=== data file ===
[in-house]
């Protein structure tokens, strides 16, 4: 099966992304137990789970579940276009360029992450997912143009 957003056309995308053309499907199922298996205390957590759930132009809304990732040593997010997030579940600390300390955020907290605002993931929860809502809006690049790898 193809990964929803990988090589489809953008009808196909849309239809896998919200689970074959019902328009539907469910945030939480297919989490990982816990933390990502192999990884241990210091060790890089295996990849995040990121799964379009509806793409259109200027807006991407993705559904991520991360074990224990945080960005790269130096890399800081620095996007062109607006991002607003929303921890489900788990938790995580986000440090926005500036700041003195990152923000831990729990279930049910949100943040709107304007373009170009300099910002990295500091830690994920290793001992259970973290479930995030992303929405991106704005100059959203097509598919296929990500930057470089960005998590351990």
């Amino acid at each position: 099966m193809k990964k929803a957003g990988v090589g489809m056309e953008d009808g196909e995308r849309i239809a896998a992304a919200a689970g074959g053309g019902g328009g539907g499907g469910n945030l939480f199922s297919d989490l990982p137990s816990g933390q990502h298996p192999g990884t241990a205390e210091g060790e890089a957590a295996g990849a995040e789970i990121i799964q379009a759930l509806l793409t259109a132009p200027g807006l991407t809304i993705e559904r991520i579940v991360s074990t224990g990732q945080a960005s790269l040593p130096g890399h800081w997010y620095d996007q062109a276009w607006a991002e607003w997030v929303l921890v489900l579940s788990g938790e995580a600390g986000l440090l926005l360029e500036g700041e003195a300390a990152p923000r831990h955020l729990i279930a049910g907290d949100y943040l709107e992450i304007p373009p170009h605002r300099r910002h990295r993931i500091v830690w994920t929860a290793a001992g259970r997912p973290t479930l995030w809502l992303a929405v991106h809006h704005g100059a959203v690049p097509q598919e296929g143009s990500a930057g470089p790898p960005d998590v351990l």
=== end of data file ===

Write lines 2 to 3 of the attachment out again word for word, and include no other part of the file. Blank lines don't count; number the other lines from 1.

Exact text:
């Protein structure tokens, strides 16, 4: 099966992304137990789970579940276009360029992450997912143009 957003056309995308053309499907199922298996205390957590759930132009809304990732040593997010997030579940600390300390955020907290605002993931929860809502809006690049790898 193809990964929803990988090589489809953008009808196909849309239809896998919200689970074959019902328009539907469910945030939480297919989490990982816990933390990502192999990884241990210091060790890089295996990849995040990121799964379009509806793409259109200027807006991407993705559904991520991360074990224990945080960005790269130096890399800081620095996007062109607006991002607003929303921890489900788990938790995580986000440090926005500036700041003195990152923000831990729990279930049910949100943040709107304007373009170009300099910002990295500091830690994920290793001992259970973290479930995030992303929405991106704005100059959203097509598919296929990500930057470089960005998590351990």
């Amino acid at each position: 099966m193809k990964k929803a957003g990988v090589g489809m056309e953008d009808g196909e995308r849309i239809a896998a992304a919200a689970g074959g053309g019902g328009g539907g499907g469910n945030l939480f199922s297919d989490l990982p137990s816990g933390q990502h298996p192999g990884t241990a205390e210091g060790e890089a957590a295996g990849a995040e789970i990121i799964q379009a759930l509806l793409t259109a132009p200027g807006l991407t809304i993705e559904r991520i579940v991360s074990t224990g990732q945080a960005s790269l040593p130096g890399h800081w997010y620095d996007q062109a276009w607006a991002e607003w997030v929303l921890v489900l579940s788990g938790e995580a600390g986000l440090l926005l360029e500036g700041e003195a300390a990152p923000r831990h955020l729990i279930a049910g907290d949100y943040l709107e992450i304007p373009p170009h605002r300099r910002h990295r993931i500091v830690w994920t929860a290793a001992g259970r997912p973290t479930l995030w809502l992303a929405v991106h809006h704005g100059a959203v690049p097509q598919e296929g143009s990500a930057g470089p790898p960005d998590v351990l």